Summary of Council decision:
One issue investigated and Upheld.
Claims on www.sainsburys.co.uk, seen on 6 November 2017, promoted Haagen-Dazs ice cream. Text stated, "Only £3.00: Save £1.00".
The complainant challenged whether the savings claim was misleading.
J Sainsbury plc (Sainsbury’s) said the claim was based on a genuine saving on the product, having taken into account the Chartered Trading Standards Institute’s (CTSI) Guidance for Traders on Pricing Practices. They said the guide listed a number of issues that should be considered when determining whether a price reduction was genuine, and provided guidance on what was more likely to comply in relation to certain circumstances. One of those was that the price comparison was made for a period that was the same or shorter than the period during which the higher price was offered. They provided data showing the pricing history going back to approximately a year before the ad was seen.
Sainsbury’s said their data clearly demonstrated that the savings claim represented a promotional price that was offered for no longer than the higher price had been in the period immediately preceding the promotion.
They said the higher price of £4 was offered no more than three weeks before the comparison was made on their website with no intervening prices and therefore the savings claim gave a genuine indication of the promotional price of the product. They also said they had sold a significant number of units at the higher price which demonstrated that the £4 reference price was a realistic selling price. Additionally, they said at the time the ad appeared other retailers sold the same product at a higher price than the £4 reference price they used. It was therefore a realistic selling price.
The ASA considered that consumers would understand from the ad that the saving represented a genuine saving against the usual selling price of the product at the time the ad appeared.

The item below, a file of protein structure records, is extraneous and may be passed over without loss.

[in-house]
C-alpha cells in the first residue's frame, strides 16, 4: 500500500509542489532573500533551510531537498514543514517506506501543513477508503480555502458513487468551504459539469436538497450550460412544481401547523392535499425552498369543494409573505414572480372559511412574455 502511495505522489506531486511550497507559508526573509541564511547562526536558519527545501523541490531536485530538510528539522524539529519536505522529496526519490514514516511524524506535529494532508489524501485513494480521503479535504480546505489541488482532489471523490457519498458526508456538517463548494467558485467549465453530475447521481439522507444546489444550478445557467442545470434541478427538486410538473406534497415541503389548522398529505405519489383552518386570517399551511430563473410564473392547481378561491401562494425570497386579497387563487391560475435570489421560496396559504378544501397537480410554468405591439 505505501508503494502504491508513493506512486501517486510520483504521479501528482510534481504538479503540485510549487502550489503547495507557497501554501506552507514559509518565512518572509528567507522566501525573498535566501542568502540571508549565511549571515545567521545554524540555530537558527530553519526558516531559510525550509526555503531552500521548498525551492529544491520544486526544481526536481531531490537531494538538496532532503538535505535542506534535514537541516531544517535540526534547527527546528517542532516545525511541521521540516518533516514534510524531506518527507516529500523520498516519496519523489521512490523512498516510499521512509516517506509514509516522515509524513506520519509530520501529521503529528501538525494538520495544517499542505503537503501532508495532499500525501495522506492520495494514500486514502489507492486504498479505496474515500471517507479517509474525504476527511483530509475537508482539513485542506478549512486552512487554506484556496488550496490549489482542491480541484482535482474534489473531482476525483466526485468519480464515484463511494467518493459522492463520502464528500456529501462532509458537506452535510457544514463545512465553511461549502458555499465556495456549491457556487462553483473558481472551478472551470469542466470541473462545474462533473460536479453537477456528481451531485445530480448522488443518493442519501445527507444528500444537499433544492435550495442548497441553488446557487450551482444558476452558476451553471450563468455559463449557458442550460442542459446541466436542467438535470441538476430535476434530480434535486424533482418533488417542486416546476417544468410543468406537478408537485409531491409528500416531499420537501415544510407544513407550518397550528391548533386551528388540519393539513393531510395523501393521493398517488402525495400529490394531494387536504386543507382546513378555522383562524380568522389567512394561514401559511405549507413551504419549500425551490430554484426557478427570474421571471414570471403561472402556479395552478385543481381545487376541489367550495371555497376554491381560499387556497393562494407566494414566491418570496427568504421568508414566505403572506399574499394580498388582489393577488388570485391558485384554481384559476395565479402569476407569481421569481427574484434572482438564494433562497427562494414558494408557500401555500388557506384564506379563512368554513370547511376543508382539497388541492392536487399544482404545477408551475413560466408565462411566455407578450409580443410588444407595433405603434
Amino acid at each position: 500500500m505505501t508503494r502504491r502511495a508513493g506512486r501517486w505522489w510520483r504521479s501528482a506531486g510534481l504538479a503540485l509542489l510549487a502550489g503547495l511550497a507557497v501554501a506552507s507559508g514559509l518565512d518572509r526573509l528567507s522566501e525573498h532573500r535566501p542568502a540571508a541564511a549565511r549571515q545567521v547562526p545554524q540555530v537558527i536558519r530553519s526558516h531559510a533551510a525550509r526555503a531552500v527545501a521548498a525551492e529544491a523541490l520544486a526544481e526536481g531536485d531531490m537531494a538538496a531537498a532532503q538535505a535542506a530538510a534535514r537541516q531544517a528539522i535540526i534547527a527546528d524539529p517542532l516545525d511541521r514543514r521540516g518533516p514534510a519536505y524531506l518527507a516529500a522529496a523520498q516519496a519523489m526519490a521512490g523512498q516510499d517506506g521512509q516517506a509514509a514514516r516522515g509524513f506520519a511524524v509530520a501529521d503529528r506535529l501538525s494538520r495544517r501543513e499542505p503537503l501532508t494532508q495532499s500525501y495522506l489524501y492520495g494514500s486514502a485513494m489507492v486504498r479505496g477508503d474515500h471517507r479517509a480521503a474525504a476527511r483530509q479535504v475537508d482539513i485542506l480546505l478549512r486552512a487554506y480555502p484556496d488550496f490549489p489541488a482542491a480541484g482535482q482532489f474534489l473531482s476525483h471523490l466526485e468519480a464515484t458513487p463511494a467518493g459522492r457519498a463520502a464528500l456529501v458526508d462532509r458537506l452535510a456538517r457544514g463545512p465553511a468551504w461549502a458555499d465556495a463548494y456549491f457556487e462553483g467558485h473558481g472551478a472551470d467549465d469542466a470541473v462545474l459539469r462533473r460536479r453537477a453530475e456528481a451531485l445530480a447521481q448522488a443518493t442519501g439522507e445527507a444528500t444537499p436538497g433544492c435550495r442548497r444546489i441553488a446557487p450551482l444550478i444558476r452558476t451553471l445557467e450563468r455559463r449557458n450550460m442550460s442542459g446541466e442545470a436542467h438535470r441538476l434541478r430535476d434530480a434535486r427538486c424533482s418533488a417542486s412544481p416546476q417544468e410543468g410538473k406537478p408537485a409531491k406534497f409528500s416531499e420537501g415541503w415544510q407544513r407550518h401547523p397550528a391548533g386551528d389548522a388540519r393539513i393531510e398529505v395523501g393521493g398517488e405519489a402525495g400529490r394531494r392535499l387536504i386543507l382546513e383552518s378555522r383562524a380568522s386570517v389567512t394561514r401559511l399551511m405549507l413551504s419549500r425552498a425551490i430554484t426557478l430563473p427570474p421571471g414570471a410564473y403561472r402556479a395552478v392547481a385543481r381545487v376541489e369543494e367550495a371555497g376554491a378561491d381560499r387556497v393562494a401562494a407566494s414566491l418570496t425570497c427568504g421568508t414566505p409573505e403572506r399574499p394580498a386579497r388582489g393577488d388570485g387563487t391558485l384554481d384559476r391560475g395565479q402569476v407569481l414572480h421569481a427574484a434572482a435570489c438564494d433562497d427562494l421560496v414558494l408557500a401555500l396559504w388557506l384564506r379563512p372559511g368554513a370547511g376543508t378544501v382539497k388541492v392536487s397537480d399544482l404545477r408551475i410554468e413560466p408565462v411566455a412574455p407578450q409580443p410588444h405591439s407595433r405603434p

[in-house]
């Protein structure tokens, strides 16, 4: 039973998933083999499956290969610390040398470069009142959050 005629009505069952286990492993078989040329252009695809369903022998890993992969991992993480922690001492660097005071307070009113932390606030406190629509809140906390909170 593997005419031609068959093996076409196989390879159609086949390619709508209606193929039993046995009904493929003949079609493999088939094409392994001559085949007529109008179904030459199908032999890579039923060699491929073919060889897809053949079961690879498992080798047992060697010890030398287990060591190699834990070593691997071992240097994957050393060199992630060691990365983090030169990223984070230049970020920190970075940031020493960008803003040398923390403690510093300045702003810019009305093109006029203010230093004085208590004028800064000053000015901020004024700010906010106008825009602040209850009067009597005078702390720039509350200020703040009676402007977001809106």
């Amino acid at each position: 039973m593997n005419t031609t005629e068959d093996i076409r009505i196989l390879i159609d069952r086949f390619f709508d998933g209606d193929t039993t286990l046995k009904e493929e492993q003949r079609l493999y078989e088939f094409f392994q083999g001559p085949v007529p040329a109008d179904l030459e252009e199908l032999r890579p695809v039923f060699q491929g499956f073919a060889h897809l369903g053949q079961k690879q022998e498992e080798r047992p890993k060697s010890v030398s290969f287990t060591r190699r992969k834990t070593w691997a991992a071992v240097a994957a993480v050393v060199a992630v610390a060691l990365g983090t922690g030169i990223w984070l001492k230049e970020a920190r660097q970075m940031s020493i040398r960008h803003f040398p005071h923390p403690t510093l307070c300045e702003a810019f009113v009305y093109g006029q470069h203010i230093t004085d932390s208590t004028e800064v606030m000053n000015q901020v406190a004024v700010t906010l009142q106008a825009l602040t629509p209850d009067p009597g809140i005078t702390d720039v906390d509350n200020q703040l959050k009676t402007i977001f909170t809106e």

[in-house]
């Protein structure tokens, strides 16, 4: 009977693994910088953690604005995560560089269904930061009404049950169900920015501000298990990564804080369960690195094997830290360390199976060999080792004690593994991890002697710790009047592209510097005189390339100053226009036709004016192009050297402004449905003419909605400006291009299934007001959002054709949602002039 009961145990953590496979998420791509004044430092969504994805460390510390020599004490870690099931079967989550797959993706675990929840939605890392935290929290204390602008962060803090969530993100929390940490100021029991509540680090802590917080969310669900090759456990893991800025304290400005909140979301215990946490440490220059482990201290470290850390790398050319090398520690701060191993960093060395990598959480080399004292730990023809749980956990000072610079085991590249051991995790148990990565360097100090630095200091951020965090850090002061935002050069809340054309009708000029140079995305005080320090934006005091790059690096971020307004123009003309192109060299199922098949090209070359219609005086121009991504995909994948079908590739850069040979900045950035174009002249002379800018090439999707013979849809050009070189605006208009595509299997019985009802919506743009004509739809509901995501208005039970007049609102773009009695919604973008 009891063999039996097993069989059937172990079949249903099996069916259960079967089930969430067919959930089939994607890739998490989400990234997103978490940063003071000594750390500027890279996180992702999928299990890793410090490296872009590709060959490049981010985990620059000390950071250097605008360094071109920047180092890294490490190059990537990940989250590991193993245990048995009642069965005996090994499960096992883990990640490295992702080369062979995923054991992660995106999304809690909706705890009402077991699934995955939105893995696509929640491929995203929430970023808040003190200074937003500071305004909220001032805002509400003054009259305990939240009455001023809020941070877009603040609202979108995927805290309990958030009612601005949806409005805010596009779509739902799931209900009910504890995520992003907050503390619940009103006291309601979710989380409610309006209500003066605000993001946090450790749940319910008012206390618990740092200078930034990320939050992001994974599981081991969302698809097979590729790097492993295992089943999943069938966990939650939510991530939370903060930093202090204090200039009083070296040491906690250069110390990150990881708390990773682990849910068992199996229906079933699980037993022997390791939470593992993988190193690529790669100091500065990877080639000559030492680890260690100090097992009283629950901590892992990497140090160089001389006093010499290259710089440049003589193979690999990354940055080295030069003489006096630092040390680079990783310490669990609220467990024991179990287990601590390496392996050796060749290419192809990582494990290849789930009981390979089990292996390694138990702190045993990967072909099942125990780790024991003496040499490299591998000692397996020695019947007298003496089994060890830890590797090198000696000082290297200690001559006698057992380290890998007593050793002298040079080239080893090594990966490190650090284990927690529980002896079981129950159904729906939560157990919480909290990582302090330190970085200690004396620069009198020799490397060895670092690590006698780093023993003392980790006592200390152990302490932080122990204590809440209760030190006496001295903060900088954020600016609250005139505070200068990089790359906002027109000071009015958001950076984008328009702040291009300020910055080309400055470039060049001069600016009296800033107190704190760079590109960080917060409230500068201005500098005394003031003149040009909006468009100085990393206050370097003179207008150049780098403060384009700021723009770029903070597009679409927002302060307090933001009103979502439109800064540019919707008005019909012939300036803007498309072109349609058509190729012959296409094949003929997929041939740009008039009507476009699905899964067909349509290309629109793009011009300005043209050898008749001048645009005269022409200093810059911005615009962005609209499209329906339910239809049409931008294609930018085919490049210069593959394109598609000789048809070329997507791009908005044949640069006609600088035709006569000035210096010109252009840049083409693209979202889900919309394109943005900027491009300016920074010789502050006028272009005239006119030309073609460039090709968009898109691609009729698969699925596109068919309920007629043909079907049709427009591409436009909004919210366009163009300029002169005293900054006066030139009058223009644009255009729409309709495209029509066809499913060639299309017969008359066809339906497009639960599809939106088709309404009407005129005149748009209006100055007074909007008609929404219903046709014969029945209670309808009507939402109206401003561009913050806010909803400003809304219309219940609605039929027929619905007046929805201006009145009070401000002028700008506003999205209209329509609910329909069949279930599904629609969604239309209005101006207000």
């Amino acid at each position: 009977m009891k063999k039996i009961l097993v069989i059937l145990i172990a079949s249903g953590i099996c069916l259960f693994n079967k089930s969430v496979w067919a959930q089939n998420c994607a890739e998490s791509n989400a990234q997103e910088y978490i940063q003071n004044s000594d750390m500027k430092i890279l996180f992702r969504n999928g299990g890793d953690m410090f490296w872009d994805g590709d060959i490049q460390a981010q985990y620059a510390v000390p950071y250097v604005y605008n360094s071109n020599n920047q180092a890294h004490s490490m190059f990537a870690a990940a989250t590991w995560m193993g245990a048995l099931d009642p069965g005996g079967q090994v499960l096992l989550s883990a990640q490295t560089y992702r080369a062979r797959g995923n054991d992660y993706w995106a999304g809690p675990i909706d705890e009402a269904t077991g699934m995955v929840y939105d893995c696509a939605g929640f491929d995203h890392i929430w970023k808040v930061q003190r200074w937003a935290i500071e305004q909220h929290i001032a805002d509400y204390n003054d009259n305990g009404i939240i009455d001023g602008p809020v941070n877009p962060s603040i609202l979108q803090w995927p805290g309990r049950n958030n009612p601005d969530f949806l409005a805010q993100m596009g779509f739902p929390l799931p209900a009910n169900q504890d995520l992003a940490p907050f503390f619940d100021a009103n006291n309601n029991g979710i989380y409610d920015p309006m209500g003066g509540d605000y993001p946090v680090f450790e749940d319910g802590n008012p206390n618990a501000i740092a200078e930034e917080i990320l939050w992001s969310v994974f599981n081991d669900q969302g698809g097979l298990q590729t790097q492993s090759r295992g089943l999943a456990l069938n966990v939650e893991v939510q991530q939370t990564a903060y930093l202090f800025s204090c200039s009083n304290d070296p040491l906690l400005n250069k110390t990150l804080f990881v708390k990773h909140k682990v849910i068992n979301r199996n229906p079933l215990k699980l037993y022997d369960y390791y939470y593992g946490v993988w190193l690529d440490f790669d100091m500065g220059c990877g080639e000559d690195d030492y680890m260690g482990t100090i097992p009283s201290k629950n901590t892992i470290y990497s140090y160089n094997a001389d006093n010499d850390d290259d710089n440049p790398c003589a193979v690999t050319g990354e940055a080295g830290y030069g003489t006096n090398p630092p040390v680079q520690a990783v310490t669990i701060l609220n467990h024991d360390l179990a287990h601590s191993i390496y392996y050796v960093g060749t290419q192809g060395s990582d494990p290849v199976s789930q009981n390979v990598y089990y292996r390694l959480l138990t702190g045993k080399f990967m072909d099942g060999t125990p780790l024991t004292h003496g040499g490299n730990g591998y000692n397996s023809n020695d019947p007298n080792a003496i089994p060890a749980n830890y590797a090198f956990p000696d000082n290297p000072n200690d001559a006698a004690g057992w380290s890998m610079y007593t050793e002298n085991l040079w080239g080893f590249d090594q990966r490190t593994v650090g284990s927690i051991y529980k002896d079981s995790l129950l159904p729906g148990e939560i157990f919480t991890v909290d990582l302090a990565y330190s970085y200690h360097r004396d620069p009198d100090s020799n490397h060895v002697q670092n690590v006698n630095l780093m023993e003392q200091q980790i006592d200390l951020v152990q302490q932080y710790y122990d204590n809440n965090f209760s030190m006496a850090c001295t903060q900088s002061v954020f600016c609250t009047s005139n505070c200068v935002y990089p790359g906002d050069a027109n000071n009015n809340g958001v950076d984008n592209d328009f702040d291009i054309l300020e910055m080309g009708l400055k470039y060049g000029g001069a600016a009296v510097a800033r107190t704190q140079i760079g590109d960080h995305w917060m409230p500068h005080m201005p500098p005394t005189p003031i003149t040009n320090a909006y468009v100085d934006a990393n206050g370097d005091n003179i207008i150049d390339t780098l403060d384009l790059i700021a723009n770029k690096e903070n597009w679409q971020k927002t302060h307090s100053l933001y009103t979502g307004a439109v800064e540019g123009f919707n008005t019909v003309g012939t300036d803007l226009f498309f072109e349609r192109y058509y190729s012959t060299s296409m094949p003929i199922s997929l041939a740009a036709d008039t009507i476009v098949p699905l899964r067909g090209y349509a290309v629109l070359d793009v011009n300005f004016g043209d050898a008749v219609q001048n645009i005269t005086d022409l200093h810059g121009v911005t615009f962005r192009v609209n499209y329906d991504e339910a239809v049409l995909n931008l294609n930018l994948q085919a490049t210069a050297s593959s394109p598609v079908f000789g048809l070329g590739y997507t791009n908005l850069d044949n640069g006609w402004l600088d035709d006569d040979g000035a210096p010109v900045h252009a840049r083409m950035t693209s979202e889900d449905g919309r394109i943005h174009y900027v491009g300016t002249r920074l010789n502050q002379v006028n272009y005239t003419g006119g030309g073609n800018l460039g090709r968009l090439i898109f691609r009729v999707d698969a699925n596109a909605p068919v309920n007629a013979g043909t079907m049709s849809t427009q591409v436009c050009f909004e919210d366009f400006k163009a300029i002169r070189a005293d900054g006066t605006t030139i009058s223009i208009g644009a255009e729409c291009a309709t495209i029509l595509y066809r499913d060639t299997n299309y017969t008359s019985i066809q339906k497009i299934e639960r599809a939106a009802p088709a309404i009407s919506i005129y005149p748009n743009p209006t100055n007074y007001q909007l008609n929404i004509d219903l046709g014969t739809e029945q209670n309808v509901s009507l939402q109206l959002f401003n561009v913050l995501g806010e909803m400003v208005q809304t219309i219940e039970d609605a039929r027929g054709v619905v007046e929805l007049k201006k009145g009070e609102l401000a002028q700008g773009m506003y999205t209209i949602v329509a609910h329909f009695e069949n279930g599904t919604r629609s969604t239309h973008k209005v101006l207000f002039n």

The pricing history showed that, since 19 March 2017, the price had fluctuated between a ‘base price’ of £4 and a ‘promo’ price of £3, every 21 days.
The CTSI Guidance for Traders on Pricing Practices offered practical advice to traders on the consumer protection laws and associated practices. While we noted that the guidance provided a set of principles rather than statutory rules, and non-broadcast advertising claims were ultimately assessed under the CAP Code, we took the Guidance into account when making our assessment. The Guidance stated that a practice was more likely to comply if a comparison was made for a period that was the same or shorter than the period during which the higher price was offered. It did not give specific advice on situations where that practice was repeated on a regular basis for the same product. We considered it was relevant to consider the fluctuations in the context of the consumer understanding set out above, that the higher price would be the usual selling price of the product.
Because the ‘base price’ of £4 and the promotional price of £3 followed a cyclical 21-day pattern, the lower ‘promo’ price was therefore not offered for longer than the higher price against which the saving was being claimed. However, we considered that if consumers had been aware of that pattern they would regard the product as having two distinct prices of £4 and £3, neither of which represented the usual selling price. We considered that those regular fluctuations and lack of usual selling price would be likely to affect consumers’ perceptions of the value of the offer, and whether or not the claimed ‘saving’ was genuine.
Because consumers were likely to understand that the claimed saving represented a genuine saving against the usual selling price of the product, and because that was not the case, we concluded that the savings claim was misleading.
The ad breached CAP Code (Edition 12) rules 3.1 3.1 Marketing communications must not materially mislead or be likely to do so. (Misleading advertising) and 3.17 3.17 Price statements must not mislead by omission, undue emphasis or distortion. They must relate to the product featured in the marketing communication. (Prices).
The ad must not appear again in its current form. We told J Sainsbury plc to ensure that future savings claims did not misleadingly imply savings against the usual selling price of the product.